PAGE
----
Today, in his speech in Dáil Éireann, Deputy Broughan called for significant reform of European Union (EU) institutions following the shock result of the UK referendum to leave the EU. Deputy Broughan hoped for, and expected, the Remain side to win the referendum but by a small margin. He had hoped that this would serve as a wake-up call to EU governing bodies leading to reform. Now that a ‘divorce’ is certain, Deputy Broughan is urging all sides to proceed cautiously to ensure the best outcome for all involved while also introducing serious changes required to address the accountability and transparency issues with EU institutions.

The impact of Brexit on Ireland (Republic and the North) is of course by far the most profound of any of the remaining 27 EU countries. Deputy Broughan highlighted the imperative need to insist that the Common Travel Area will continue and that no offensive border will be resurrected in our country. He stated that the massive strides we have made towards the peaceful reunification of the Irish people cannot be endangered in any way and that we must liaise closely with the Northern Executive and Assembly to ensure that the benefits of the single market continue for our entire nation.

In his speech today and indeed many times in Dáil Éireann, Deputy Broughan questioned the fitness of Jean Claude Juncker to be the head of the EU commission given the systematic system of tax evasion revealed by the Lux Leaks scandal. The Commission, Parliament and Council of Ministers needs major reform if the EU is to reach down and be visible and accountable to the people of areas like Yorkshire and the English midlands who felt they could not remain in the EU governed by unaccountable London and Brussels elites. Deputy Broughan stated that he agreed with former Taoiseach John Bruton, e.g that the head of the Commission should be elected and called for all the commissioners to be elected by their nations.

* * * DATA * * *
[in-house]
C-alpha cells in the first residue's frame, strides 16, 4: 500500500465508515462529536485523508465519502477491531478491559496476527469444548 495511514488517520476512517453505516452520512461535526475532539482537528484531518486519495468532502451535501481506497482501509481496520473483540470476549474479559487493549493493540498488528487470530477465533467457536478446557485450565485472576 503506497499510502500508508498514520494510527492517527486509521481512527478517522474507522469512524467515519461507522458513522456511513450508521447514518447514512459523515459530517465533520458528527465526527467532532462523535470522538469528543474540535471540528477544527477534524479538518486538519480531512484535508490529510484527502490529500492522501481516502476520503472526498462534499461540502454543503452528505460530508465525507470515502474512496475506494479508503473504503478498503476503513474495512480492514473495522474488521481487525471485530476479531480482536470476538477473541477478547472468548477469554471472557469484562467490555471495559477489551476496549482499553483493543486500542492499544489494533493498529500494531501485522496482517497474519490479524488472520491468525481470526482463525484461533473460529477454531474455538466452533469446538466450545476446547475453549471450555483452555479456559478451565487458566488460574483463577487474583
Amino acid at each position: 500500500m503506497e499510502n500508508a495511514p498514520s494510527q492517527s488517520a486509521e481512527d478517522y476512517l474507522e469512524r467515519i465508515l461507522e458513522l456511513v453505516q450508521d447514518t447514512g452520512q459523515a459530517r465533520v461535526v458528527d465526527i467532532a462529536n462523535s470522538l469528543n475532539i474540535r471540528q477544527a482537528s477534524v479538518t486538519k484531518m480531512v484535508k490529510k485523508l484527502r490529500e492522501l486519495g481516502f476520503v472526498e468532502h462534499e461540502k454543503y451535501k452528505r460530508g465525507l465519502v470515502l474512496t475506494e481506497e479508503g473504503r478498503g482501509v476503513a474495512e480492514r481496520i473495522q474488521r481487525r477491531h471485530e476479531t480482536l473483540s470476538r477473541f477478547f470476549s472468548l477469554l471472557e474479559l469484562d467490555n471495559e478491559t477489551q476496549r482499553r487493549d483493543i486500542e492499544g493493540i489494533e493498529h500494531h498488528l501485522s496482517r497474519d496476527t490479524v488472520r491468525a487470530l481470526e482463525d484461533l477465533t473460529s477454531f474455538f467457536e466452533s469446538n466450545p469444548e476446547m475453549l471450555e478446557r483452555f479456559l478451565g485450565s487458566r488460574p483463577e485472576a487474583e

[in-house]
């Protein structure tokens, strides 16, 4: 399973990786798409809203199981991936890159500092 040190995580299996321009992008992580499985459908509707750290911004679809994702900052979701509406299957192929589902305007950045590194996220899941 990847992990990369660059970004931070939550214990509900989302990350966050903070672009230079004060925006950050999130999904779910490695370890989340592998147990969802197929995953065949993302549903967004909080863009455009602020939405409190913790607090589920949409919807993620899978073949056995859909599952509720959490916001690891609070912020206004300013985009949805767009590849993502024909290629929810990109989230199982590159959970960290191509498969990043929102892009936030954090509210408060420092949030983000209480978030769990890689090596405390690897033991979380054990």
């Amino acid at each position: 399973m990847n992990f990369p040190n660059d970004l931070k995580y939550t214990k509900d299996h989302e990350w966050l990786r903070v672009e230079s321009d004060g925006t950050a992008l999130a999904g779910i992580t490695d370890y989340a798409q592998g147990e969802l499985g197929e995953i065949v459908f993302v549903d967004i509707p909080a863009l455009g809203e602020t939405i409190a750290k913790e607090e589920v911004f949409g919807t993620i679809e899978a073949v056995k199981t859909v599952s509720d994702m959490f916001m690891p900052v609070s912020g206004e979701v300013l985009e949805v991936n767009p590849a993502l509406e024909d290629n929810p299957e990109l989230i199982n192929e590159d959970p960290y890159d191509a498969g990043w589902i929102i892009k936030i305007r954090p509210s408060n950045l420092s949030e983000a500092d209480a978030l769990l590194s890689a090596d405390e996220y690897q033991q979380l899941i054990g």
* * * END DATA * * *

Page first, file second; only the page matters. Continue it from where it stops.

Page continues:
Deputy Broughan says “This is a very delicate time for Ireland and our economy. As we have begun to emerge from recession we must be cognisant that negotiations between the UK and the EU pose the single greatest threat to our economy in modern times. Our massive food and agricultural trade with the UK cannot also be endangered by the kind of foolish diktats we have heard from Brussels in the past 48 hours. While the negotiation between Britain and the EU may be long and complex, it would suit us best by far if the UK remains part of the Single Market whether a new British government opts for a Norwegian, Swiss or Canadian style relationship with the EU. In any event we cannot allow the Common Travel Area or our massive food exports to be damaged in any renegotiation of Britain’s status with the EU.”